The term "mailbag" is old and overused on the interwebs. "Press conference" sounds cooler. So here's today's short-but-sweet Q&A with people who have recently emailed me.
From David G.: In a 12 team, 0.5 ppr, one keeper where I'm keeping Gronk in the 6th. Would you prefer to start your team with the first four picks of Arian Foster, DeMarco Murray and then two quality receivers ranked anywhere from 10 to 20th, or would you prefer to start your team with Dez Bryant and Julio Jones, then come back with two RBs like Ryan Mathews, Shane Vereen, Bishop Sankey or Toby Gerhart pick 2?
From Dave in Florida: Great strategy question. Every owner needs to think about how they want to start their drafts, so maybe this will help out. I never like to pre-determine my first four picks because I like being able to adjust on the fly to how the draft shakes out. But in a 12-team league I know I don't want to be caught without at least one great running back and one great receiver. So I might pencil in going RB-WR with my first two picks but would be open to going with two backs if one I really liked got to me in Round 2.
If you MUST go RB-RB or WR-WR with your first two picks and then pick at the other position with your next two picks, I'd feel more comfortable taking the running backs first.
From Rowan P.: Would you rather pick 10th or 14th in a 14-team standard scoring league?
From Dave in Florida: The answer might vary from year to year but you're locked into a stud difference-maker at 10th overall. Any of the top seven running backs plus Calvin Johnson, Demaryius Thomas, Jimmy Graham and if the mood strikes you Peyton Manning all will be available. They could all be gone by 14th overall. The other cool benefits is that you'd presumably have the 19th overall pick which could be used on a back before that position gets thin. You can also have the advantage of seeing what the needs are of the owners picking in the 11 through 14 slots and adjust your draft queue accordingly.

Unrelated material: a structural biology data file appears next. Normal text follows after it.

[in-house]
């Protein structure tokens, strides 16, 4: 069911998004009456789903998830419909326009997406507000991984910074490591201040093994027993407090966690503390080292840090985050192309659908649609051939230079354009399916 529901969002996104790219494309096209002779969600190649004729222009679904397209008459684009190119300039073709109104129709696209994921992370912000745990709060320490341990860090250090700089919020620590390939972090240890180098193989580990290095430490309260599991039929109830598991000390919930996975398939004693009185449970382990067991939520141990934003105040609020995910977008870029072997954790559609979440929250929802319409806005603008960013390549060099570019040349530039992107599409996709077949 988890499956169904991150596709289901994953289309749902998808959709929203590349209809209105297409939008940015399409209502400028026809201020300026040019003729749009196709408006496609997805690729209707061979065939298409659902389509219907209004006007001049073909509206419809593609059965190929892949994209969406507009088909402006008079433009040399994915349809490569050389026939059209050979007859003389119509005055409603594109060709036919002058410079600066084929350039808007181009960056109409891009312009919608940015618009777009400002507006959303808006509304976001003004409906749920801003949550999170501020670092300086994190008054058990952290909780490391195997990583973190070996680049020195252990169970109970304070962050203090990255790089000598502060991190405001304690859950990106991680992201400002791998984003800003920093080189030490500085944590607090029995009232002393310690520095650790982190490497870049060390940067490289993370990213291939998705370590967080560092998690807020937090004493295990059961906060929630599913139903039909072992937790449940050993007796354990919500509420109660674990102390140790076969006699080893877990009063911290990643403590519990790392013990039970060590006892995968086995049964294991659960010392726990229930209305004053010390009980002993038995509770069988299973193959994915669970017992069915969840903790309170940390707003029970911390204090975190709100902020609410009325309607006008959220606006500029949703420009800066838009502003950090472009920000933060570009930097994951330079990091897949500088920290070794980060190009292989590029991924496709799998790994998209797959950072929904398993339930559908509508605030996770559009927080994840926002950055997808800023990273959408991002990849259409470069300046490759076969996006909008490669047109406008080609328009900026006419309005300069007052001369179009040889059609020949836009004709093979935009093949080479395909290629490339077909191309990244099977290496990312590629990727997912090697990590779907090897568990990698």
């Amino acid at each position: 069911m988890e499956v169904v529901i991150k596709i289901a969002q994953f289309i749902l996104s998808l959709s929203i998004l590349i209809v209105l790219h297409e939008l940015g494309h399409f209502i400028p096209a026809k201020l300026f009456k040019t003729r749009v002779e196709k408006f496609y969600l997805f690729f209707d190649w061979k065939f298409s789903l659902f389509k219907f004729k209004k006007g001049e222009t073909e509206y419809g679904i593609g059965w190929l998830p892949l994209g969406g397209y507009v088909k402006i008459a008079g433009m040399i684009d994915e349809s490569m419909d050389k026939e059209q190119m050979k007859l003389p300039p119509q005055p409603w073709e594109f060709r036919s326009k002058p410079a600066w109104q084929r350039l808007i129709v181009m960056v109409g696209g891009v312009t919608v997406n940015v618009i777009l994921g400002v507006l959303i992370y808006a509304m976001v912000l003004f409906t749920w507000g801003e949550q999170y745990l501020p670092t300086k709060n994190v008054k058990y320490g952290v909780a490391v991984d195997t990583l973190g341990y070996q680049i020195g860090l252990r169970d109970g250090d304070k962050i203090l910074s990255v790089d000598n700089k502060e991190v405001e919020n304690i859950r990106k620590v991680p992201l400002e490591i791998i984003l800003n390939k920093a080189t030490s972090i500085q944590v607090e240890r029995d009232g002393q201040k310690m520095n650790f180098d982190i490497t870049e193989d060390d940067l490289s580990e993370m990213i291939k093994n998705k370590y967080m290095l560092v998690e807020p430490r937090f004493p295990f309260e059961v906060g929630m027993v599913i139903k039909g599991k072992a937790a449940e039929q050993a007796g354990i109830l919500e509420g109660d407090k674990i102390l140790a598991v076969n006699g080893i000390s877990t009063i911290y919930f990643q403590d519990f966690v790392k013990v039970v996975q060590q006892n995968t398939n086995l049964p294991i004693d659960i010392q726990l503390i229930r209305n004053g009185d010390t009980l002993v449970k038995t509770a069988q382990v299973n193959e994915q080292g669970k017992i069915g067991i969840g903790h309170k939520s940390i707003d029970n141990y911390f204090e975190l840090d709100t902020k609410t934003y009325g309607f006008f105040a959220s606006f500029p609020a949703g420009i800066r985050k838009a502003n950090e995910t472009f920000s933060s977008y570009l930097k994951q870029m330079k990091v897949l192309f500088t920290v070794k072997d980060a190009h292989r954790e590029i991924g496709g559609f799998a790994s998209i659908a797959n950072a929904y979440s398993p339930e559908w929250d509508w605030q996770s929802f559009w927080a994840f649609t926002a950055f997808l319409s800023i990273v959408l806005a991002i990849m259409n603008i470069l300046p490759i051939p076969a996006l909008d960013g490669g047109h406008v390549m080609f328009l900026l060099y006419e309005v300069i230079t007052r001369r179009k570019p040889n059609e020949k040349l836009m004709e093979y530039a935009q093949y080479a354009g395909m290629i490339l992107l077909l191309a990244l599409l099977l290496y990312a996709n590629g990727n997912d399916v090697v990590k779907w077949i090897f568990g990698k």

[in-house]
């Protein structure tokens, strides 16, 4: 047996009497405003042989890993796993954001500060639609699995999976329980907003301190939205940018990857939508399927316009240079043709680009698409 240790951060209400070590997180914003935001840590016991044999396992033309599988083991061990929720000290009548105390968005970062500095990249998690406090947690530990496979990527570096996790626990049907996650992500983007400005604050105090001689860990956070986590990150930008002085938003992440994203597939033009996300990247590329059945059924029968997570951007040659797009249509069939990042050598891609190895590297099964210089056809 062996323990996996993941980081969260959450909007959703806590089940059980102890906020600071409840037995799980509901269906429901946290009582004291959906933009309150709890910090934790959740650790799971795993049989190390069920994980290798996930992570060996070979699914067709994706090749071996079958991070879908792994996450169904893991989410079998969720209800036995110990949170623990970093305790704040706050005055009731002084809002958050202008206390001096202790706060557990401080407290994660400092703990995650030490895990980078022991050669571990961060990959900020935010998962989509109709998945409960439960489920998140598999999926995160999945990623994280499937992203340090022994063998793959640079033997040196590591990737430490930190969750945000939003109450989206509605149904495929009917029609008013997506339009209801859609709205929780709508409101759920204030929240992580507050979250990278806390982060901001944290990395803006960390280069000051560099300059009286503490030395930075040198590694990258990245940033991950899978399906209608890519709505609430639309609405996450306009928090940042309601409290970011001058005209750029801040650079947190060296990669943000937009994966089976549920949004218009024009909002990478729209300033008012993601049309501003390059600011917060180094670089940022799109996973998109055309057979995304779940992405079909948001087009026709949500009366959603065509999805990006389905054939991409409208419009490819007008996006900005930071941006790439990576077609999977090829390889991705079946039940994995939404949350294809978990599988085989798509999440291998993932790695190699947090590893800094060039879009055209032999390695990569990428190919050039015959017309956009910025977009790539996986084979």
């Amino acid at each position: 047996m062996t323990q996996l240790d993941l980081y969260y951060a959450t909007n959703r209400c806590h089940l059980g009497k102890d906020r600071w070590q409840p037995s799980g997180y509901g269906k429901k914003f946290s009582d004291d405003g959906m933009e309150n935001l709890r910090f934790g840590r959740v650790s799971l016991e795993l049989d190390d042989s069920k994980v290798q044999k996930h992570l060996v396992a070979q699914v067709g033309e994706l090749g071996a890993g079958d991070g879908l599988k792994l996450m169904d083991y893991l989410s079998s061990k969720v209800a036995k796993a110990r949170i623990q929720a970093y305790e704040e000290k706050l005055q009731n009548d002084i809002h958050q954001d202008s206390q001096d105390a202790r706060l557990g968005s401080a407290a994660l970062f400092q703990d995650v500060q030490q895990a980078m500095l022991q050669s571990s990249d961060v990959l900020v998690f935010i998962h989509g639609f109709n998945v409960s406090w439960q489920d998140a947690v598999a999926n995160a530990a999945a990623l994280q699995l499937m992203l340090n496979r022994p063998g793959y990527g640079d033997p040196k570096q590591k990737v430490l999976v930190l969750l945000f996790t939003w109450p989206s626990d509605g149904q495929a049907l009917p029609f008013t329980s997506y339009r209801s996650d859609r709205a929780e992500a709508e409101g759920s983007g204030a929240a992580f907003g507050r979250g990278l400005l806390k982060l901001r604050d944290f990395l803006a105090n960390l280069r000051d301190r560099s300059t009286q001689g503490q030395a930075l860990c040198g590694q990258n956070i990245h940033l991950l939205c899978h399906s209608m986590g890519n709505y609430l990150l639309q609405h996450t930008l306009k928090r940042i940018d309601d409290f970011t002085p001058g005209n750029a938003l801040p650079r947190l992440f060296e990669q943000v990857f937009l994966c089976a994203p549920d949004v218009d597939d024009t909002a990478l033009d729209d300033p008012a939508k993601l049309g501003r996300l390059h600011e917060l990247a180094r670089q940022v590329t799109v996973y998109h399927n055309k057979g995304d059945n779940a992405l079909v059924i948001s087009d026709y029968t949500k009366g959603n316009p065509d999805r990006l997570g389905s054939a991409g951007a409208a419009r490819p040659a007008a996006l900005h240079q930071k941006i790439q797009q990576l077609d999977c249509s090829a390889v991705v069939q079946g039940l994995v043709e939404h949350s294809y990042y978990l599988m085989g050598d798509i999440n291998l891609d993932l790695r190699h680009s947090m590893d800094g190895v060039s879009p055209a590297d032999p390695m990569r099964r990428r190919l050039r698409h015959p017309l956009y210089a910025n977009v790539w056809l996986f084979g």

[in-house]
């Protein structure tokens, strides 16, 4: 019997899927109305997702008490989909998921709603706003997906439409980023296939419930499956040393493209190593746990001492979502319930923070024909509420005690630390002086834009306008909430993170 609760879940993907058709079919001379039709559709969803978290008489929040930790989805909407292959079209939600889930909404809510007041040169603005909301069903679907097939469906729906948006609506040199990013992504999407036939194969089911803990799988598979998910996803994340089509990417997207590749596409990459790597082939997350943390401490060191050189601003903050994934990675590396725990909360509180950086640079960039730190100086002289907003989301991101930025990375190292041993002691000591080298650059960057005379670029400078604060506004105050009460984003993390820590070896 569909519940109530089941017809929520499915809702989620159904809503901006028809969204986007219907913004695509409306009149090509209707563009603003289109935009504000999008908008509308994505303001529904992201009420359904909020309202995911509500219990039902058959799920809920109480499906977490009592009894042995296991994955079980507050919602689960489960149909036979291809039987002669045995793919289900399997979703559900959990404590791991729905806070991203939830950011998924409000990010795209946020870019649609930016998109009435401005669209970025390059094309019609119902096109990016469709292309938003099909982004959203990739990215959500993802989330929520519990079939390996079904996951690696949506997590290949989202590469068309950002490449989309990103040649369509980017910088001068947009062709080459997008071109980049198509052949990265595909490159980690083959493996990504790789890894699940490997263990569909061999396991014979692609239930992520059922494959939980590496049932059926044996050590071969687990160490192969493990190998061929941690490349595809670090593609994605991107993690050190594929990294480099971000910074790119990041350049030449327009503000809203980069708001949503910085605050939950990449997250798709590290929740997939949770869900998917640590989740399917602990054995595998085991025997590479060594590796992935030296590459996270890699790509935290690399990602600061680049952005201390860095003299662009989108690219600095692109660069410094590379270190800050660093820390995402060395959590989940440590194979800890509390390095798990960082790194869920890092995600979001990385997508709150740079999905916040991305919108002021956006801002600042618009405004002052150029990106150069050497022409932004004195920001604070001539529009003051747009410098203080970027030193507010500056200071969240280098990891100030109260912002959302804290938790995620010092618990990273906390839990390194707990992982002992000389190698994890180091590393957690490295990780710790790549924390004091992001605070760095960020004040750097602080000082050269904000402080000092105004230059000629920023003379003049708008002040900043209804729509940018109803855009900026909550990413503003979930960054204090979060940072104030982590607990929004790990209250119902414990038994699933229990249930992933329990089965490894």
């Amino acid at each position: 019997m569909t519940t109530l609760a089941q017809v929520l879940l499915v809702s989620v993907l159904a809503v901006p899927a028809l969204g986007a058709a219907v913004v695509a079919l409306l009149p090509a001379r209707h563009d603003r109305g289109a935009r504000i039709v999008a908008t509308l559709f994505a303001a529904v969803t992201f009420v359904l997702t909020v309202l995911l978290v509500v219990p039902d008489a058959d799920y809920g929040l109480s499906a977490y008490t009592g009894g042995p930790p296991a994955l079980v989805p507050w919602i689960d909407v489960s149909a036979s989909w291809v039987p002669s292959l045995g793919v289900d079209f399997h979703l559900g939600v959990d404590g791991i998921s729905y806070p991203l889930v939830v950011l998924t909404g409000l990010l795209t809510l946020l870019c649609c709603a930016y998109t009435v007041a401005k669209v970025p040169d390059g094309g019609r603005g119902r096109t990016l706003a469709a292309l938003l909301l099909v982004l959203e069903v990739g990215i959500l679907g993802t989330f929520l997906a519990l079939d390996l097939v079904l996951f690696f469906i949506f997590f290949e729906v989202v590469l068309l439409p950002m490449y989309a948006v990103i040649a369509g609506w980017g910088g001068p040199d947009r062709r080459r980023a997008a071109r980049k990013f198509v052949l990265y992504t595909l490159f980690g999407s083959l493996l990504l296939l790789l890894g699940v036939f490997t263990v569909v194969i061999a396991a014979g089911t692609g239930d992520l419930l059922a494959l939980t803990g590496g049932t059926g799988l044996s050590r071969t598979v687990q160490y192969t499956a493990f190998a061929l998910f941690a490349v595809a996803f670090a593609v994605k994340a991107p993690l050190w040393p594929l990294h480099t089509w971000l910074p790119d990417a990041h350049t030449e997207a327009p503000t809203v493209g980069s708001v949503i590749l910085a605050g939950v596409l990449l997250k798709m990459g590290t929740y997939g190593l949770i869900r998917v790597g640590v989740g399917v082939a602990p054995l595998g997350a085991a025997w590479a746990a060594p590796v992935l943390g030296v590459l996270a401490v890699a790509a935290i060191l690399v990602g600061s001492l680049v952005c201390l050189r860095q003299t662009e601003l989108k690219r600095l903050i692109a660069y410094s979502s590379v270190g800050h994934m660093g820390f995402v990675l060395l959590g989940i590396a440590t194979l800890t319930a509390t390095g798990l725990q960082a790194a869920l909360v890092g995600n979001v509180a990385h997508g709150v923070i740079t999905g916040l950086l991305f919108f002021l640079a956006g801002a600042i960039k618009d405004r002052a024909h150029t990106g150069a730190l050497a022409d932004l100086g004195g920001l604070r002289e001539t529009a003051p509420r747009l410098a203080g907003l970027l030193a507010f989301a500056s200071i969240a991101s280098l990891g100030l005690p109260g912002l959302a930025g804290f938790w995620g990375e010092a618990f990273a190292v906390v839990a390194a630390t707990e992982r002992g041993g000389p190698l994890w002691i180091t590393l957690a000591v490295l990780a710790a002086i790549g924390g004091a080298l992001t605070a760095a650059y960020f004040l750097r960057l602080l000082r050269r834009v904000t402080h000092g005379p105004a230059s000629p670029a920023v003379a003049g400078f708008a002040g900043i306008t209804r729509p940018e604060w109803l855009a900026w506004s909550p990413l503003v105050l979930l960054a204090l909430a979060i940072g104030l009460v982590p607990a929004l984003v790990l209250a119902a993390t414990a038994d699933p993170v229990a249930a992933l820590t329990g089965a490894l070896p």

From Drew in Gainesville: Dave, I am a 20 year old student going into my junior year of college at the University of Florida. I have been playing fantasy sports for the past 10 years, in particular having a strong passion for Fantasy Football. I was just wondering how you got into the Fantasy Sports business and if you have any tips for a college student like me?
From Dave in Florida: Drew, I'm a lucky guy. I was hired by CBSSports.com (then-called SportsLine USA) in 2000 to cover pro wrestling for a site called WrestleLine. Yes, really. The short version is that I worked my way up from there to this spot which I've held since 2005. It's hard to break in but the best plan is to hop on Twitter and start giving advice there while also blogging and providing rankings on said blog. The good news is that you can do this while holding down another job so you don't starve to death. Get yourself a degree from UF in something involving another passion of yours and then do that while writing/talking/tweeting about Fantasy.